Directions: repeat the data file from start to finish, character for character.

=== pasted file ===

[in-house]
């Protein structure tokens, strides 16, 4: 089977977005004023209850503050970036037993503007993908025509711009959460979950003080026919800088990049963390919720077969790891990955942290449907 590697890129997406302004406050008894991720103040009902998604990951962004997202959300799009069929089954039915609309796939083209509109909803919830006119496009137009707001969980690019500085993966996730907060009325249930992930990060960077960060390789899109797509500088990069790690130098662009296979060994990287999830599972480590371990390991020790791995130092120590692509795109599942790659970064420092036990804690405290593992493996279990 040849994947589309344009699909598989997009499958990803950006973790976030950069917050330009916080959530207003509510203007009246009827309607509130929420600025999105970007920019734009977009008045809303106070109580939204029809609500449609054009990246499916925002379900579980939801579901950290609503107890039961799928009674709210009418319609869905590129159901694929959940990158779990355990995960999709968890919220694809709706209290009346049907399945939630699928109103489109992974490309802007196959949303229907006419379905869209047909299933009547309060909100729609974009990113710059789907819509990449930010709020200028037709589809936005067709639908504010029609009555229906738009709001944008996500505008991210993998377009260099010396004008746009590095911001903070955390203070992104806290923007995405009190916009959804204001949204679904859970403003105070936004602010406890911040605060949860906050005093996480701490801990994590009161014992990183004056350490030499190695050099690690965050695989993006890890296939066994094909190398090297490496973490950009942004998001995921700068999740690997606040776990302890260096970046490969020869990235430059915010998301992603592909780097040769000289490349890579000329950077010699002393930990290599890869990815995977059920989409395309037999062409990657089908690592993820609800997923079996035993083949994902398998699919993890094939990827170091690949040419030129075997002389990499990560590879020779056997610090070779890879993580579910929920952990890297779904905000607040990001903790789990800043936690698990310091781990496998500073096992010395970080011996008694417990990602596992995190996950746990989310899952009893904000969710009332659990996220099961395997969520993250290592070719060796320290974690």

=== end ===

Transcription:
[in-house]
């Protein structure tokens, strides 16, 4: 089977977005004023209850503050970036037993503007993908025509711009959460979950003080026919800088990049963390919720077969790891990955942290449907 590697890129997406302004406050008894991720103040009902998604990951962004997202959300799009069929089954039915609309796939083209509109909803919830006119496009137009707001969980690019500085993966996730907060009325249930992930990060960077960060390789899109797509500088990069790690130098662009296979060994990287999830599972480590371990390991020790791995130092120590692509795109599942790659970064420092036990804690405290593992493996279990 040849994947589309344009699909598989997009499958990803950006973790976030950069917050330009916080959530207003509510203007009246009827309607509130929420600025999105970007920019734009977009008045809303106070109580939204029809609500449609054009990246499916925002379900579980939801579901950290609503107890039961799928009674709210009418319609869905590129159901694929959940990158779990355990995960999709968890919220694809709706209290009346049907399945939630699928109103489109992974490309802007196959949303229907006419379905869209047909299933009547309060909100729609974009990113710059789907819509990449930010709020200028037709589809936005067709639908504010029609009555229906738009709001944008996500505008991210993998377009260099010396004008746009590095911001903070955390203070992104806290923007995405009190916009959804204001949204679904859970403003105070936004602010406890911040605060949860906050005093996480701490801990994590009161014992990183004056350490030499190695050099690690965050695989993006890890296939066994094909190398090297490496973490950009942004998001995921700068999740690997606040776990302890260096970046490969020869990235430059915010998301992603592909780097040769000289490349890579000329950077010699002393930990290599890869990815995977059920989409395309037999062409990657089908690592993820609800997923079996035993083949994902398998699919993890094939990827170091690949040419030129075997002389990499990560590879020779056997610090070779890879993580579910929920952990890297779904905000607040990001903790789990800043936690698990310091781990496998500073096992010395970080011996008694417990990602596992995190996950746990989310899952009893904000969710009332659990996220099961395997969520993250290592070719060796320290974690």